Longing for Christmas in a Crushed Culture

Credit: amanaimagesRF / Thinkstock

This reflection on Isaiah 11:1-10 and Matthew 3:1-12 was inspired, in part, by Rev. Dr. Peter Leithart’s, “The Axe of Advent.”

Christmas is about family. It’s about being with the ones one loves. It’s about celebrating simple things, not all the crass consumption that surrounds us from Halloween until January 15. It’s about a good meal. When it comes to Christmas, many, perhaps most of us have warm, soft focus images that flood our imaginations and, to use some new lingo I learned from the last election, control the narrative.

In other words, these images provide the framework within which we are permitted to think about this festival. And we are surrounded by them, aren’t we? They are on our TV screens, they are pumped at us through store Christmas-music playlists. Right now, you’re humming Johnny Mathis, “Chestnuts Roasting on an Open Fire,” aren’t you?

It wasn’t always this way. I recently saw a picture of an old Anglo-Catholic Advent booklet that explained the four week run-up to Christmas. It was striking to me for a number of reasons. First, it simply took for granted that Advent was not Christmas and that Christmas did not begin until December 25. When Walmart and Costco seemingly hold special overnight decorating bees to take down Halloween stuff and put up the red and green, that is a radical assumption to make.

Not only that, but it suggested that Advent was a time of special, penitential preparation, like Lent. If we observe the weeks of Advent in church today, we are likely to name the Sundays Hope, Love, Joy and Peace. They fit quite nicely with the soft focus images that we’ve spoken of already. The booklet, on the other hand, brought me up short by reminding me of the original themes in the four Sundays: Death, Judgment, Hell, and Heaven.

Advent, in the booklet, was a time to clean one’s spiritual house. To get ready for the coming of a guest. A guest who comes in memory at Christmas, a guest who comes to feed us in the sacraments, a guest who will call our name at the moment of our death, a guest who will finally end all that’s wrong with the world at his appearing. The very same guest at each.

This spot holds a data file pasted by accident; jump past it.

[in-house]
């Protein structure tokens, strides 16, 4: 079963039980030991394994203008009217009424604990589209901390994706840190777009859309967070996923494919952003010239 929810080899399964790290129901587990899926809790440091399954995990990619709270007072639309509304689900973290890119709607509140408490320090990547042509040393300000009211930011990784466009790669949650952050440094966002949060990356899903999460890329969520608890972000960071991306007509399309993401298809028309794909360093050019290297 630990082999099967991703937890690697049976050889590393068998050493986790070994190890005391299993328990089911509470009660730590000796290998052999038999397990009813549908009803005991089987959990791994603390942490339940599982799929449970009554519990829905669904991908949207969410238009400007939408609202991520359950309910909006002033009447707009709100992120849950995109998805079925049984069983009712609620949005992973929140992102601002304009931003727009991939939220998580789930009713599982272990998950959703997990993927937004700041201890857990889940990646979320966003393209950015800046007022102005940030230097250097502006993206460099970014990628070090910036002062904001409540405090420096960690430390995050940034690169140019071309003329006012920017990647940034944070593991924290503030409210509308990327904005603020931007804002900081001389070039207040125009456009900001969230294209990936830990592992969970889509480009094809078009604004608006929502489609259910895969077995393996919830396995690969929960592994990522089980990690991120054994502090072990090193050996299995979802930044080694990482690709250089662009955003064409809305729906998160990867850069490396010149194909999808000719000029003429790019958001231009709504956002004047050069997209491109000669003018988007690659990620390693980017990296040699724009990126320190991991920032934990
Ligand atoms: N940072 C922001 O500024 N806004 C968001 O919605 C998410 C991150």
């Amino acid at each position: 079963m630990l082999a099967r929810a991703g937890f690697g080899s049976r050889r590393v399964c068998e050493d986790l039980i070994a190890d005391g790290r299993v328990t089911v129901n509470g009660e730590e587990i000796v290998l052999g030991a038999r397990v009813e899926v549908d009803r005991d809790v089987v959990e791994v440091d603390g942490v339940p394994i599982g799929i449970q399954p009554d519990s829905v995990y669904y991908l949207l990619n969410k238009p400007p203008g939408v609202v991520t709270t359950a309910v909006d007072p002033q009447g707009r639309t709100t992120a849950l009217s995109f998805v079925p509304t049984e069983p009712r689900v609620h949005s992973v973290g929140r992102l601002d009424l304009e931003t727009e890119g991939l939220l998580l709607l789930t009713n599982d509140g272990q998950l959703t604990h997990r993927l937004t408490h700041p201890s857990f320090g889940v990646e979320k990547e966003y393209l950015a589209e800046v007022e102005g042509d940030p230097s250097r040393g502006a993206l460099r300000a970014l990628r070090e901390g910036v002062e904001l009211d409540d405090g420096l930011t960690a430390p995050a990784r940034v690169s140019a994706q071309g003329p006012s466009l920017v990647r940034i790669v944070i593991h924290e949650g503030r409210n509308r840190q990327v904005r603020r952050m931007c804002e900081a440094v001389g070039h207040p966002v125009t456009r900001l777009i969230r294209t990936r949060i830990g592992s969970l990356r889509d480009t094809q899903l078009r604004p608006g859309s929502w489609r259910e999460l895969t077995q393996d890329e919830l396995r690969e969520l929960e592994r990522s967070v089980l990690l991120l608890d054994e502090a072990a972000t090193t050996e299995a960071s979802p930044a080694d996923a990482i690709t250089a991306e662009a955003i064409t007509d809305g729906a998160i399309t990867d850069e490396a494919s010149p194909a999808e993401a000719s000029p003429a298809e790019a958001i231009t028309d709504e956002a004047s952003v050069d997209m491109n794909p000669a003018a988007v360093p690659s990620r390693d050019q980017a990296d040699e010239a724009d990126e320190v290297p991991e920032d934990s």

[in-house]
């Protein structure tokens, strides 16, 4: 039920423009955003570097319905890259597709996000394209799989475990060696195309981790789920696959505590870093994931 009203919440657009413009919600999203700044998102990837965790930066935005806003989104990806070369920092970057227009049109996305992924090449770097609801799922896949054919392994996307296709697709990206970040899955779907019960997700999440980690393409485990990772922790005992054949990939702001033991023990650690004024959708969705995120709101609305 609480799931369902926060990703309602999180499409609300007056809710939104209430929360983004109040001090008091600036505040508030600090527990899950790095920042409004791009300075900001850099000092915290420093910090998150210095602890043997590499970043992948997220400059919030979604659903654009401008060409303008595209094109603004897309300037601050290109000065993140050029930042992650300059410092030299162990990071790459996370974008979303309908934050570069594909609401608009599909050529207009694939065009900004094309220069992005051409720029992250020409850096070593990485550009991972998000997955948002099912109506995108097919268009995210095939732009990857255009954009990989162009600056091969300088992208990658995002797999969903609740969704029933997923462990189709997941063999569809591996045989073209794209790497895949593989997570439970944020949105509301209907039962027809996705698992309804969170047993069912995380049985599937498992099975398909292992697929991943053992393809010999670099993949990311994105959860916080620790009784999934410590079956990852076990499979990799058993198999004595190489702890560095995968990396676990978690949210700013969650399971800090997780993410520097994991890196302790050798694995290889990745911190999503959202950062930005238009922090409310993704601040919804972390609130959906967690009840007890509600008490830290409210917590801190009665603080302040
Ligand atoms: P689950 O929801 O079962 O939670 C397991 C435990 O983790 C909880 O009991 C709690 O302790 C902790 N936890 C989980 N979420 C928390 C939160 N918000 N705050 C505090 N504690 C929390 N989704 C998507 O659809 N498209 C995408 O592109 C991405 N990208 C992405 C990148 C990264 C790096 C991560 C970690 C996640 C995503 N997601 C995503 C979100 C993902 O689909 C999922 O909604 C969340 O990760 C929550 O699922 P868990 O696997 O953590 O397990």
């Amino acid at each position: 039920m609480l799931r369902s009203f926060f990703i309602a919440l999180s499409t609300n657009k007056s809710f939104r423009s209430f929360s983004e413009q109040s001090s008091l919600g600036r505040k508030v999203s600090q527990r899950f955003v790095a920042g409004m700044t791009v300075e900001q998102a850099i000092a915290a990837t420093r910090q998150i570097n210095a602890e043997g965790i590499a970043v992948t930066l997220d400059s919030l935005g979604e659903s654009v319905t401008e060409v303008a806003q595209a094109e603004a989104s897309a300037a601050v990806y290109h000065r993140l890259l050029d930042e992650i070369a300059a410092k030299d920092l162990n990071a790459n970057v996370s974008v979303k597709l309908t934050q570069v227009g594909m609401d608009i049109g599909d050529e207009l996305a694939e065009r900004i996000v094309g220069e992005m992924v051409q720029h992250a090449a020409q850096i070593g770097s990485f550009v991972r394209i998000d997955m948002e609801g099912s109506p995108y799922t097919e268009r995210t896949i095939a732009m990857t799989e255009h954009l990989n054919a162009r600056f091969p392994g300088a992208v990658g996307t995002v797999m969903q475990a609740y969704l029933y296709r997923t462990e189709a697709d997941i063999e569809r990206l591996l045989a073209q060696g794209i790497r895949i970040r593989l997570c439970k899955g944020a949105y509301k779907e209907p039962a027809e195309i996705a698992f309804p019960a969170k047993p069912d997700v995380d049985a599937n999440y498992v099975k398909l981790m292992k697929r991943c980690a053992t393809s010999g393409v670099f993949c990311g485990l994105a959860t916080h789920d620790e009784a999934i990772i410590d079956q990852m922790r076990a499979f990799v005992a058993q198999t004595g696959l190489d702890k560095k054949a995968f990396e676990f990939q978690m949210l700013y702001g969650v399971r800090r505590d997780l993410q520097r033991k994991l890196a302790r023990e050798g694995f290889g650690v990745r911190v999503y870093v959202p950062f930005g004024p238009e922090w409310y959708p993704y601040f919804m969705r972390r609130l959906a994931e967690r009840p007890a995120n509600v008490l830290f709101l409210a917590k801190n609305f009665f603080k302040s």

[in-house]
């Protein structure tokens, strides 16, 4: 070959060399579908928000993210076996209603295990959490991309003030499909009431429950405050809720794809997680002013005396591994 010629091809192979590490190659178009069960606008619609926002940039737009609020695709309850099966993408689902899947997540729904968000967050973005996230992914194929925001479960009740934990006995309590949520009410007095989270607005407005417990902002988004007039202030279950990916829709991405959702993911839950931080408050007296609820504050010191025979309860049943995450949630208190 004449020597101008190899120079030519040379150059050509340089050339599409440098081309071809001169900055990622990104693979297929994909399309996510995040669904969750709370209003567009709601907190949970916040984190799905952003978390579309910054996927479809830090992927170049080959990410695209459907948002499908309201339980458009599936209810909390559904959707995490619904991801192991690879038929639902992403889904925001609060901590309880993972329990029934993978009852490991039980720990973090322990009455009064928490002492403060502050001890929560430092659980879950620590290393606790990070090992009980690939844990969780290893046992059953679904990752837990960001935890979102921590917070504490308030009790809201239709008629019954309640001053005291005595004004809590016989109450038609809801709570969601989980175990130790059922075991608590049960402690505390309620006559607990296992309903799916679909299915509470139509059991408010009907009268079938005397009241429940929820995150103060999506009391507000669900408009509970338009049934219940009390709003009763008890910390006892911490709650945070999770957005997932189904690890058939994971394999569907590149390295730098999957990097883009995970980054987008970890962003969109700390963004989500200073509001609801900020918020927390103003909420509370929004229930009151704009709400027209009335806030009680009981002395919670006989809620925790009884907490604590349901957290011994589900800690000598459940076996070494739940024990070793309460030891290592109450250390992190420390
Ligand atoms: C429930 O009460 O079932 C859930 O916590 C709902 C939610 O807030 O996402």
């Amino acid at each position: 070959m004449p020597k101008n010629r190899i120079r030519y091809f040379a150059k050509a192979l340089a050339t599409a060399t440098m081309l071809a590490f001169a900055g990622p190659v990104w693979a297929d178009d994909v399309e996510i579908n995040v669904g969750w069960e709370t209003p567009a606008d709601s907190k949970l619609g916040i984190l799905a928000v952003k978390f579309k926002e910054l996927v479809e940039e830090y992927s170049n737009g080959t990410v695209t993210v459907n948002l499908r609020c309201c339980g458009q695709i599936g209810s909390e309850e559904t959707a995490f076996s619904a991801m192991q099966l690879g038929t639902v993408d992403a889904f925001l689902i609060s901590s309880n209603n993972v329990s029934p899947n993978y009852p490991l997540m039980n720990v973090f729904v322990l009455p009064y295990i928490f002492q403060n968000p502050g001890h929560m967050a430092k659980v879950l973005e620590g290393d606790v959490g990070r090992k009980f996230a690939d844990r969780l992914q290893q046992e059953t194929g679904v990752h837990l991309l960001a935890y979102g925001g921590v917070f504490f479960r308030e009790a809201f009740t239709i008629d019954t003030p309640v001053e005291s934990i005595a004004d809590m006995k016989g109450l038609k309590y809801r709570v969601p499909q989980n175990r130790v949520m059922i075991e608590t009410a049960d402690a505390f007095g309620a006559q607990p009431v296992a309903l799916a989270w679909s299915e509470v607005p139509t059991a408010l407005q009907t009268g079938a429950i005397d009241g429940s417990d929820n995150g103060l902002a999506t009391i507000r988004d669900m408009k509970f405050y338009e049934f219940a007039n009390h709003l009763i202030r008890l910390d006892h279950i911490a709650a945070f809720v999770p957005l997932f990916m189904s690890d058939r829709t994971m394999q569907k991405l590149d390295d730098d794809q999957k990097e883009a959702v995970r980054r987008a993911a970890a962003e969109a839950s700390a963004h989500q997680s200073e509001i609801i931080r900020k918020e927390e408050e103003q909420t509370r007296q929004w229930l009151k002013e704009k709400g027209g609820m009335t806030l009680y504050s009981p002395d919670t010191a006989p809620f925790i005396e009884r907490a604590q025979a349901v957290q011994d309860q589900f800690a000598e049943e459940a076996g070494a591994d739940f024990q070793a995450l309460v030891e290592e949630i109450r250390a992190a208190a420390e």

The booklet was produced for a culture very different from our own. It reminds us in ministry, whether vocational or avocational, whether established or church planting, that our own culture is not simply different from the ones before that challenge it, but from the one that is to come that will change it. Counter cultural leadership is not for the sake of effectiveness in the current culture; it is for the sake of faithfulness to the next.

Let me offer what one act of counter cultural leadership entails: Tearing down.

Isaiah 11, a Scripture passage from the Advent season, speaks of a shoot rising up from the stump of Jesse. In itself it sounds good; sounds hopeful. But have we ever stopped to ask just why Jesse is a stump? The previous chapter gives us our answer. The axe that stripped the tree is Assyria. The enemies of the people of God coming with all the military might of the ancient world to conquer and disperse the northern kingdom of Israel leaving only little Judah. A stump. A nothing.

But note, while the Axe is Assyria, the lumberjack is not Assyria’s king, nor her generals nor soldiers. No, the axeman is God. The prophet tells Judah to see the hand of God wielding the Assyrian Axe and turning Jesse—that is the royal house—from a great tree into a stump. They are to see the Assyrian conquest as God’s judgment.